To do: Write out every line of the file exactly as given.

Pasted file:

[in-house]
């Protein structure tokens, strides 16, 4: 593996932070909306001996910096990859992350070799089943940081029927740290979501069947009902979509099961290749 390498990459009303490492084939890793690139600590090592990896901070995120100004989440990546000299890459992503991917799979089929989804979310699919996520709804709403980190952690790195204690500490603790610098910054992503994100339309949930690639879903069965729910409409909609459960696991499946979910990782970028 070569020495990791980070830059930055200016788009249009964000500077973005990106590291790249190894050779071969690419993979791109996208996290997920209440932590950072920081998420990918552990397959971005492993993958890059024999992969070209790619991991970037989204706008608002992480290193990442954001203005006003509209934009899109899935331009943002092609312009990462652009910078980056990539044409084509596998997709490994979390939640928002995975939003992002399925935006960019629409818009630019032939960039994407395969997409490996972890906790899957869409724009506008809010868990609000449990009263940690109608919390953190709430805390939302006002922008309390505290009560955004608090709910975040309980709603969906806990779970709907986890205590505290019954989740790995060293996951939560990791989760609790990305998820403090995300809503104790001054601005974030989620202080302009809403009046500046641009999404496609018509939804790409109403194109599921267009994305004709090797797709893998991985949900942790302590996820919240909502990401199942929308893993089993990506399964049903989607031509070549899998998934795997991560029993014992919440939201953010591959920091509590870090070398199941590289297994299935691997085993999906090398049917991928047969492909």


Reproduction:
[in-house]
């Protein structure tokens, strides 16, 4: 593996932070909306001996910096990859992350070799089943940081029927740290979501069947009902979509099961290749 390498990459009303490492084939890793690139600590090592990896901070995120100004989440990546000299890459992503991917799979089929989804979310699919996520709804709403980190952690790195204690500490603790610098910054992503994100339309949930690639879903069965729910409409909609459960696991499946979910990782970028 070569020495990791980070830059930055200016788009249009964000500077973005990106590291790249190894050779071969690419993979791109996208996290997920209440932590950072920081998420990918552990397959971005492993993958890059024999992969070209790619991991970037989204706008608002992480290193990442954001203005006003509209934009899109899935331009943002092609312009990462652009910078980056990539044409084509596998997709490994979390939640928002995975939003992002399925935006960019629409818009630019032939960039994407395969997409490996972890906790899957869409724009506008809010868990609000449990009263940690109608919390953190709430805390939302006002922008309390505290009560955004608090709910975040309980709603969906806990779970709907986890205590505290019954989740790995060293996951939560990791989760609790990305998820403090995300809503104790001054601005974030989620202080302009809403009046500046641009999404496609018509939804790409109403194109599921267009994305004709090797797709893998991985949900942790302590996820919240909502990401199942929308893993089993990506399964049903989607031509070549899998998934795997991560029993014992919440939201953010591959920091509590870090070398199941590289297994299935691997085993999906090398049917991928047969492909």